How did I get here?

So this is the story of how I ended up living in London...

People are often surprised when I reveal my Midlands roots. I am constantly mistaken for a Southerner. On occasion people have refused to believe I have not been a London citizen all my life (not bad for an Accidental Londoner, eh?). I'm not sure why. Maybe it's the distinctly non-Midlands accent I have, honed by boarding school. Maybe it's my obsessive knowledge of London bus-routes. Maybe it's my furious loathing of tourists who disrupt my morning commute.

Once people are convinced I wasn't born here, I get asked the same question: "So, why did you move to London?".  To which the honest answer is, well, I didn't really mean to. When I left university I was adamant that I'd never live in London. The city just didn't appeal to me. It didn't have the buzz and excitement of Paris or New York (let alone the glamour), it was grey and dirty, and full of people who did not look happy to be there. Yet after two months of temping for a local council department in Staffordshire I was climbing the walls. I had a two week internship lined up with a charity in London to look forward to however, so I answered phones and input data until the time came for me to head down to the city. 

Within days of being down here in London I was thoroughly enjoying myself. The internship was fun, and I never had to be in the office before 10am. I had friends here who were all too keen to help me spend my weekly lunch and travel stipend on dancing and margaritas. I had a kind Accidental relation who didn't seem to mind me living in her spare room. I had freedom and London's wealth of entertainment at my feet. The internship was extended a week more, then another and another. When I finally returned to Staffordshire a couple of months later I suddenly wanted to return to London.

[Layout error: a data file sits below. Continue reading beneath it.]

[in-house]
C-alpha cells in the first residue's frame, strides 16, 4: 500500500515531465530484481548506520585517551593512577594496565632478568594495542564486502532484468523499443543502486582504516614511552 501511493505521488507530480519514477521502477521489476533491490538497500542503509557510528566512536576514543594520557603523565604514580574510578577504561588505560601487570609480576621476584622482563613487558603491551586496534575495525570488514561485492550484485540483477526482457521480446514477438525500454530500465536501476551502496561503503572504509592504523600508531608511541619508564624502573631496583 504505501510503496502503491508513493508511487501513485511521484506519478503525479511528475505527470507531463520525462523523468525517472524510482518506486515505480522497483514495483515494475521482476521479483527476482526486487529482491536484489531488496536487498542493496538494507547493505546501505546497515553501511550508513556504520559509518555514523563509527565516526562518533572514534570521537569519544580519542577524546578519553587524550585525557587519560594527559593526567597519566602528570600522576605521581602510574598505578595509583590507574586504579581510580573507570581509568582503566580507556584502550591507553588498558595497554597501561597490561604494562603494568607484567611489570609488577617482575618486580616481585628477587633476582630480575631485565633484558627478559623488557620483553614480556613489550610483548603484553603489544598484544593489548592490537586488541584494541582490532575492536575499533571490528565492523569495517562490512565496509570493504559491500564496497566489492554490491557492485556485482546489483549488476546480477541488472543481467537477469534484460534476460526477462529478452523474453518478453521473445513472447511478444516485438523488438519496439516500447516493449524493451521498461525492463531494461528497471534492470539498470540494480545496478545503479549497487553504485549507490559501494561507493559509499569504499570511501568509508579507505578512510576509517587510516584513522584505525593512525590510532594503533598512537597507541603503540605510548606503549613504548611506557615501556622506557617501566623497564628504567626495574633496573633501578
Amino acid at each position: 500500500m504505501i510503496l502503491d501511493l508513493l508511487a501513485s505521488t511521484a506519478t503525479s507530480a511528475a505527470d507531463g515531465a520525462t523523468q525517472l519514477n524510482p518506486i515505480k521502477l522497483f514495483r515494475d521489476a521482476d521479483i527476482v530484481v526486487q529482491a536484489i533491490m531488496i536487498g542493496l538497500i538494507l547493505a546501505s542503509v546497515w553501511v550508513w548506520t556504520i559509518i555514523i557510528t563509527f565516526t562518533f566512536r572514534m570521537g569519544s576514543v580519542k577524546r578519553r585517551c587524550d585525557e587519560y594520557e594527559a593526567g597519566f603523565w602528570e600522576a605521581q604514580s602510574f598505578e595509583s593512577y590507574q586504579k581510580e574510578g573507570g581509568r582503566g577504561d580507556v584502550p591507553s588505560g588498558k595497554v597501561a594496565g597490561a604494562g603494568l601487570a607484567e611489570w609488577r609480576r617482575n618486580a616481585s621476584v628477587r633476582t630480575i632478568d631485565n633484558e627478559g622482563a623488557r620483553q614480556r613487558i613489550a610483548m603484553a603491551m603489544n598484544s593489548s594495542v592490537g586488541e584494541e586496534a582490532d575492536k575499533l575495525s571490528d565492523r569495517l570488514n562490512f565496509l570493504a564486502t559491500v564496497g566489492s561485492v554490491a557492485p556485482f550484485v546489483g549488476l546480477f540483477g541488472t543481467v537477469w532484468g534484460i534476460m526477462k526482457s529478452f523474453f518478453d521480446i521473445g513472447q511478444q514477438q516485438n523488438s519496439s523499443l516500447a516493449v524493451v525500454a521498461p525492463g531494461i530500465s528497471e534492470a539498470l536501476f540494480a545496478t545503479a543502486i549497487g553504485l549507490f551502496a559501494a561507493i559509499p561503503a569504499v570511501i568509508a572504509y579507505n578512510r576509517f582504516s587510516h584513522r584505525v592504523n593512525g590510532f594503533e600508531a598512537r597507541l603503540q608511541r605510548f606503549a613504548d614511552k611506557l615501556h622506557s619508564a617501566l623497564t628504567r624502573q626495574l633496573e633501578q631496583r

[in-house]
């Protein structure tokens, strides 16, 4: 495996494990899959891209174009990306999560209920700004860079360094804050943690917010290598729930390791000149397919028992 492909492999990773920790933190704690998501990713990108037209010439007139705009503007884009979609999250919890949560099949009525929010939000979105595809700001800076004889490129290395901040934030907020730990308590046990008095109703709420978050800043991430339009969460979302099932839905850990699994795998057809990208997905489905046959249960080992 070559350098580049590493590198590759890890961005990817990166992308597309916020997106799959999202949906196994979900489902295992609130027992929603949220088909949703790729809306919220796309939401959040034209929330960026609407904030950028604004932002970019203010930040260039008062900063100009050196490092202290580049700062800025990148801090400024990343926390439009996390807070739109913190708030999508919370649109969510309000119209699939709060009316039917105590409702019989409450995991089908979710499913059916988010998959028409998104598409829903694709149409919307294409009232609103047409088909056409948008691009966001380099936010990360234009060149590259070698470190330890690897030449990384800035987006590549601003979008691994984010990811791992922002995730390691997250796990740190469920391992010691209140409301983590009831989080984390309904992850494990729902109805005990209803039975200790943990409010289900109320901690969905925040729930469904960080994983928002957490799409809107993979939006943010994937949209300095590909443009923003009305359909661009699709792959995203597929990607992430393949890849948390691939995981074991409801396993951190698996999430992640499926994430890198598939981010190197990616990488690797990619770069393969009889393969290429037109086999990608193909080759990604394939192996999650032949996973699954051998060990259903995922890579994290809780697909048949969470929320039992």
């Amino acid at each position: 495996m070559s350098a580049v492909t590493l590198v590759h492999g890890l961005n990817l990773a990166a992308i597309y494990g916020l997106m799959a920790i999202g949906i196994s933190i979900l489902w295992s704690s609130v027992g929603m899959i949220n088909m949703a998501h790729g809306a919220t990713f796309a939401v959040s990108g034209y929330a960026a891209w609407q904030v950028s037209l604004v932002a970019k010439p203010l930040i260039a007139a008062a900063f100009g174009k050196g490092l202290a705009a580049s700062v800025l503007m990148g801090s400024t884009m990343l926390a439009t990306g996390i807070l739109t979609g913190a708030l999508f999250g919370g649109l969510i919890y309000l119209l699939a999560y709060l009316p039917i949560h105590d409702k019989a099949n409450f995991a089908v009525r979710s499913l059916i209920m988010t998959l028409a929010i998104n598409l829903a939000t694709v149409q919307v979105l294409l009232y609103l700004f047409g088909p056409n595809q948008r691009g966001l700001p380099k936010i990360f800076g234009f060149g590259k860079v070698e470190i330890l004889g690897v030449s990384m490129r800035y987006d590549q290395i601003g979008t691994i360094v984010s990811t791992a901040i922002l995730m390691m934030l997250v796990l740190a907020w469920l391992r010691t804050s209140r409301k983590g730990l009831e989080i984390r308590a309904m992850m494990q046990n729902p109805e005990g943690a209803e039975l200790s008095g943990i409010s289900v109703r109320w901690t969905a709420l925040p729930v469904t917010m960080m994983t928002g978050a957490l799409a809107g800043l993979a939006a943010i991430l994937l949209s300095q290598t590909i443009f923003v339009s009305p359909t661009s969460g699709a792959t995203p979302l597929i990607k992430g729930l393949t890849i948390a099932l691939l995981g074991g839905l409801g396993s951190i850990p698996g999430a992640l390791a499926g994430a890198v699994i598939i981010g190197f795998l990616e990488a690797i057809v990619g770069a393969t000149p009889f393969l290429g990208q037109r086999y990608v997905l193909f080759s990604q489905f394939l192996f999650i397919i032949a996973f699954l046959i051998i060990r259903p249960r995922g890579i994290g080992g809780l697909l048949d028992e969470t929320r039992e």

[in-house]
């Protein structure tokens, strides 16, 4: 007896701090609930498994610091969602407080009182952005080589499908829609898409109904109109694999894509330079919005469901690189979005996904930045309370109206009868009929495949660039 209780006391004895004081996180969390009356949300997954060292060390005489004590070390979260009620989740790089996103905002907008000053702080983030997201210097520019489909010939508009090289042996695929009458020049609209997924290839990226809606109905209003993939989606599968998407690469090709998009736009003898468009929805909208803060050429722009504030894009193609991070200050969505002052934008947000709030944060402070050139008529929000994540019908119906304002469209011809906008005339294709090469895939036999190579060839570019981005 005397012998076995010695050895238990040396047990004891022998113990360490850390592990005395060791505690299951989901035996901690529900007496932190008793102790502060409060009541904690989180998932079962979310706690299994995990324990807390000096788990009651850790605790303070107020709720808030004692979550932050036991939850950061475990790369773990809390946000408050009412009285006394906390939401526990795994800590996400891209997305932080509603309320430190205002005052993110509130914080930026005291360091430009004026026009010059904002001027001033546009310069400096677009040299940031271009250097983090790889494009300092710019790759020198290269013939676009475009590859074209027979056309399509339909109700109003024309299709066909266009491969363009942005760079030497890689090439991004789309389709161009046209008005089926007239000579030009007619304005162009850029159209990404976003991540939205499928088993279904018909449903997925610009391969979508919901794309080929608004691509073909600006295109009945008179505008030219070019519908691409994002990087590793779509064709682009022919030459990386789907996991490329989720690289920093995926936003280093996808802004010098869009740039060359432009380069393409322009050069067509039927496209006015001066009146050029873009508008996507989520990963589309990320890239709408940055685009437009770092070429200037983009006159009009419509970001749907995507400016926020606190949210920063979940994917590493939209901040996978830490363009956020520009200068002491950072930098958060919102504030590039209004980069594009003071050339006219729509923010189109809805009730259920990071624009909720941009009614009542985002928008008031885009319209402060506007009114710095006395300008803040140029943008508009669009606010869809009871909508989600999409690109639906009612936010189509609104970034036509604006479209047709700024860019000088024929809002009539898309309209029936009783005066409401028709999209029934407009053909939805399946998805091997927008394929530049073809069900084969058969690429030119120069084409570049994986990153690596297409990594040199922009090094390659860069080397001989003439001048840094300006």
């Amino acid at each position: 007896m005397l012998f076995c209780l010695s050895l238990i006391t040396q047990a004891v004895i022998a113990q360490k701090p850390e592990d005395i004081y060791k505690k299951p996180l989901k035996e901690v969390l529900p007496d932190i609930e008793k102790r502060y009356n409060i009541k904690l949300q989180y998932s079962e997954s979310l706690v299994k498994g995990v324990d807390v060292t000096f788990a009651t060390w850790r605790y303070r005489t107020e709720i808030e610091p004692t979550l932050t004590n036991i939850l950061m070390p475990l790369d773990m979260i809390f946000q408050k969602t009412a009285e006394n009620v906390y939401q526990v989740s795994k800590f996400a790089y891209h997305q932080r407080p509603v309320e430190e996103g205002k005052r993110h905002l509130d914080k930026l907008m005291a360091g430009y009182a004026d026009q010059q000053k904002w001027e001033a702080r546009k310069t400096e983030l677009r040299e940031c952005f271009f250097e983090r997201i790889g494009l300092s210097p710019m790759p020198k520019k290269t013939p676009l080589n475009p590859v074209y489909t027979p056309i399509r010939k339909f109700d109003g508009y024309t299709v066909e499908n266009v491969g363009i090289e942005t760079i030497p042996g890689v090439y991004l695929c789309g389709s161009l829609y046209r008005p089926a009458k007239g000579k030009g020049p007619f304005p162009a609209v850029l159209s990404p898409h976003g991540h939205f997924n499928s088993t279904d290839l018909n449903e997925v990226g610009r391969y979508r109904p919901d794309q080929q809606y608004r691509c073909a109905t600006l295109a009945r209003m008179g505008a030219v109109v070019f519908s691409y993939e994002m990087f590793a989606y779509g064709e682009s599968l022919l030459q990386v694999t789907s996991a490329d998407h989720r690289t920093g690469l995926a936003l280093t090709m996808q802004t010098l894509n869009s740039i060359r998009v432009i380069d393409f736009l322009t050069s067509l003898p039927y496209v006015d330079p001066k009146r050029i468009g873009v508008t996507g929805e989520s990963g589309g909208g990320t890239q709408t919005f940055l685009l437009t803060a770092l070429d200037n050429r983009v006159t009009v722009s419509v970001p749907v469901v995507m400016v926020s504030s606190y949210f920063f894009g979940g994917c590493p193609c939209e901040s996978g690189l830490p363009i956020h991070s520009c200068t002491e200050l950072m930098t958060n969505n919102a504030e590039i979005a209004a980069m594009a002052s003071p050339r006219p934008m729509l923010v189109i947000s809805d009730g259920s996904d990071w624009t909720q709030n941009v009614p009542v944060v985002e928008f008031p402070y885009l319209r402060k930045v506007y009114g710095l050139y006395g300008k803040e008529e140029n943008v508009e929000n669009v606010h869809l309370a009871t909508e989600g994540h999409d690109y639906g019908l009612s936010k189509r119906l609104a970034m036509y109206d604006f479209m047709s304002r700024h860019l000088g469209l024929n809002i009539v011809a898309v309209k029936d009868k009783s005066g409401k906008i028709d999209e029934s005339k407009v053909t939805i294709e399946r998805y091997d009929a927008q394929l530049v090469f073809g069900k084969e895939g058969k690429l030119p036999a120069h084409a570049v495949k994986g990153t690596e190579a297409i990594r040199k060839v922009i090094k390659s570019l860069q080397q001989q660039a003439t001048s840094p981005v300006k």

Together with a university friend who was trapped in similar local government office purgatory in Sussex (she administrated yellow lines being painted on roads, I dealt with the crazies at Social Services), I hatched a plan.  Loads of our friends had done it, it couldn't be that hard. Right? We would move to London, find a flat and jobs. And so we did just that. Shuffling from sofa to spare room, between our nearest and dearest, we met with pushy recruitment consultants, attended interviews for a myriad of crazy jobs, picked the least horrendous-sounding ones and signed on the dotted line. We were employed, now we needed a house. House-hunting, we discovered, was far more stressful and tough than job-hunting.  (My jaundiced experience on the subject was captured in one of my earlier posts. Bottom line: estate agents are loathsome, and in London prices are high and flats are microscopic.)  

After trawling the dregs of the January flat rental market for five weeks, and recruiting another potential housemate on our search, we did find a lovely place to call home for our first years in London. We learnt to commute across the city, and curse TfL. We learnt the satisfaction of the first post-work drink, and the misery of the office hangover the next morning. We made new friends, and dodged old ones we were less keen to bump into on the bus in the mornings. We discovered the best places to shop and eat and explore. We began the process of becoming Londoners.
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